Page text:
"Horror Business," it's an absolute struggle through and through. I'm referring to the horror of filmmaking and the long laborious process of making it work with very little money and support. Any true independent filmmaker will tell you the same... For the first time in cinematic history there's an entire generation of filmmakers who struggle to make films from their homes. Post-production studios are rapidly becoming a thing of the past and we're going to see many films come from out of nowhere. I believe this is happening more than ever before. “Horror Business” marks this very important place in the annals of cinema history.

What do you want your audience to come away from this movie feeling?

My main point was to de-glamorize the idea of becoming a filmmaker and to expose the current state of the art for what it really is. Let's drop the bullshit and take a look at what we're really dealing with here because this is a story of mice and the gods who inspired them. I want the audience to understand these people a little better because as of right now society looks down on the truly independent filmmaker... And there are usually two types (of filmmakers) you'll come across. One is the type that doesn't really care about cinema.   He decided yesterday that it would be "cool" to make a film and "get a girlfriend" and then he proceeds to crank out the worst banality imaginable. The other is a struggling artist that's serious as hell about his craft and probably spent his whole life sacrificing and trying to find success as a filmmaker. This one will either become a god or get caught in the mousetrap.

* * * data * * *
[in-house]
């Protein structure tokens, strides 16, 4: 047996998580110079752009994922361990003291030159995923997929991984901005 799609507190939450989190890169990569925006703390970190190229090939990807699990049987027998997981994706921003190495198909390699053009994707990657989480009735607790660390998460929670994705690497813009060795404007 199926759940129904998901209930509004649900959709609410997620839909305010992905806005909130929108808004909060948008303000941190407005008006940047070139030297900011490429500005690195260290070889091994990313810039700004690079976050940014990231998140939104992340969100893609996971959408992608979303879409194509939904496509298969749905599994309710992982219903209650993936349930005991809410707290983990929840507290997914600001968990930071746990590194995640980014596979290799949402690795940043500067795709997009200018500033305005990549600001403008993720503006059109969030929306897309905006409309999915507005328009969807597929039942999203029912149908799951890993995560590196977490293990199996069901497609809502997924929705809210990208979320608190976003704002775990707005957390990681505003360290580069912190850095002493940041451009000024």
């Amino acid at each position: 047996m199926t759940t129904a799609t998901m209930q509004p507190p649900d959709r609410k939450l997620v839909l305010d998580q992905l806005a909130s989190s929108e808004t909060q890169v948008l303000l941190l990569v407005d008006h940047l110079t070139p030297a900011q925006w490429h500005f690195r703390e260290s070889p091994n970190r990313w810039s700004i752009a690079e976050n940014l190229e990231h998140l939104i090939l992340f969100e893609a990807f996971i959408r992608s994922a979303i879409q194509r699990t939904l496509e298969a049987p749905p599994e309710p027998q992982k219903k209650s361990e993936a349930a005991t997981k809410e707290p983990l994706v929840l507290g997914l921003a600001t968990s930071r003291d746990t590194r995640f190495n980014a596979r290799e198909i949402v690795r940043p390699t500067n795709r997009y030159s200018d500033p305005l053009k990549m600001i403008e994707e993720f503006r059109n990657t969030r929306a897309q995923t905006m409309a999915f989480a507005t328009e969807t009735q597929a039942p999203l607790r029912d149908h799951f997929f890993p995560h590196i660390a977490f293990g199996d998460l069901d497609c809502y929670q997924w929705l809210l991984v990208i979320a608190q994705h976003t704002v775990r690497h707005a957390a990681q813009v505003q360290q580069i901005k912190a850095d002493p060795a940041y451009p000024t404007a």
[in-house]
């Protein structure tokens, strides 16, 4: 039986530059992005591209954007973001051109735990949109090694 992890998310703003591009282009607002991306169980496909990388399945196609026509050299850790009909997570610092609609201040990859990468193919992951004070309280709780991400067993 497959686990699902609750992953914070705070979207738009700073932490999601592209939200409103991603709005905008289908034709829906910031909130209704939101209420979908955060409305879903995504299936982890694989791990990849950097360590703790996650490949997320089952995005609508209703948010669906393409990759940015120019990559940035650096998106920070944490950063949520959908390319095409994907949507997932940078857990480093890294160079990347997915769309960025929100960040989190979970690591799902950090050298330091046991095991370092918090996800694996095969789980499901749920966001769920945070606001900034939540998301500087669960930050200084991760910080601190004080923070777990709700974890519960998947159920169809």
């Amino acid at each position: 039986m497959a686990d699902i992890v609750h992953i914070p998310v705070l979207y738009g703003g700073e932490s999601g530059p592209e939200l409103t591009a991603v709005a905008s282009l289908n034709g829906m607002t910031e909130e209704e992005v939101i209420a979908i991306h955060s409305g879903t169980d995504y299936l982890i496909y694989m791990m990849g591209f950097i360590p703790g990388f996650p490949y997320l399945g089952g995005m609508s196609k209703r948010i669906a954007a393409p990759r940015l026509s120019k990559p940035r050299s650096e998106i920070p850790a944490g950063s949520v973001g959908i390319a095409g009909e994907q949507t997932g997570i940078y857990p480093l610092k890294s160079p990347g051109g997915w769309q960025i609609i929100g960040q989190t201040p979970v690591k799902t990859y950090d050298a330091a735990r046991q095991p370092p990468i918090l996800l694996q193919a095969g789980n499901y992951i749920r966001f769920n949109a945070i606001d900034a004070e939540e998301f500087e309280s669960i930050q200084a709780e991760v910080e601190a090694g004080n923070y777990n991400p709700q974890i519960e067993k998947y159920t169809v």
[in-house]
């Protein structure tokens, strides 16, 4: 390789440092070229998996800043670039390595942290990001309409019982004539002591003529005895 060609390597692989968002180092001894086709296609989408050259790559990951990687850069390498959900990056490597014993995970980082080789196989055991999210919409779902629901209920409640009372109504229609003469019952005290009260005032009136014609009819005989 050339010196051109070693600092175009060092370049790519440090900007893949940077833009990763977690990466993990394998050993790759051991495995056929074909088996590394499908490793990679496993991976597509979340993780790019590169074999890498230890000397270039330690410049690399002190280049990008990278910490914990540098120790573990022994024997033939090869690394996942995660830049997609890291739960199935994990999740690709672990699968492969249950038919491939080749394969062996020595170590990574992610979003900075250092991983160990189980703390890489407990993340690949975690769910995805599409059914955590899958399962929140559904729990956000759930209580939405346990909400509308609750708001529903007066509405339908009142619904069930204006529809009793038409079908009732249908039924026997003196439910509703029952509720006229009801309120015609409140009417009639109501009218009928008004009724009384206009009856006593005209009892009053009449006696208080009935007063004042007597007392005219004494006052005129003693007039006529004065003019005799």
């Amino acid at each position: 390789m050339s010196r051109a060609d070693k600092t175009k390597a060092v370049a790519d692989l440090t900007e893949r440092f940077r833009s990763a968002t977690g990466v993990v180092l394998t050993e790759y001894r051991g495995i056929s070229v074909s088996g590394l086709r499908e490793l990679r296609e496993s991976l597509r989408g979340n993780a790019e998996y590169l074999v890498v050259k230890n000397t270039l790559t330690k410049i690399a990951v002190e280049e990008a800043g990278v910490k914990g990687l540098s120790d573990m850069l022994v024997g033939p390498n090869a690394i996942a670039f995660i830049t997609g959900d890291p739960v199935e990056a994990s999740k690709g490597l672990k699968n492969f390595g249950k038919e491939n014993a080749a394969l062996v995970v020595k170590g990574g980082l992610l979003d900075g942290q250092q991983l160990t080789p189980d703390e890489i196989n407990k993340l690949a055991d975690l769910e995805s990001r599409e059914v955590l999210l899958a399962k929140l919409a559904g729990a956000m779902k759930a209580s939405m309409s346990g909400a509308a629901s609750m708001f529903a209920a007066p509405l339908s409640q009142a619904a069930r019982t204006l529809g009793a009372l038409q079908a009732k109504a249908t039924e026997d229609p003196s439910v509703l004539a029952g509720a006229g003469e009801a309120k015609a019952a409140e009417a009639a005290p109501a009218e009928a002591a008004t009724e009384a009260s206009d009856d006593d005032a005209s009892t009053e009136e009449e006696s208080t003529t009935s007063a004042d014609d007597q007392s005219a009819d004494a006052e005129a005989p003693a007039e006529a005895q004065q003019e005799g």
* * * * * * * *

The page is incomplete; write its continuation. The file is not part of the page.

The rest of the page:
Was there a quote or moment in the film that summed up the entire indie horror movement for you?

Sure, it's the quote from Orson Welles that's at the opening of the film. Welles said: "It's two percent movie making and ninety-eight percent hustling, and it's no way to spend a life."He said this as a caution: Filmmaking is an uncertain profession. It's a dark highway. Even if you're a graduate with top honors from the most prestigious film school in the world, that degree cannot assure you a profession. It doesn't guarantee that you're going to be a filmmaker… you just have to do it, and keep doing it until your dead.

Was editing what I imagine to be a lot of footage a daunting chore?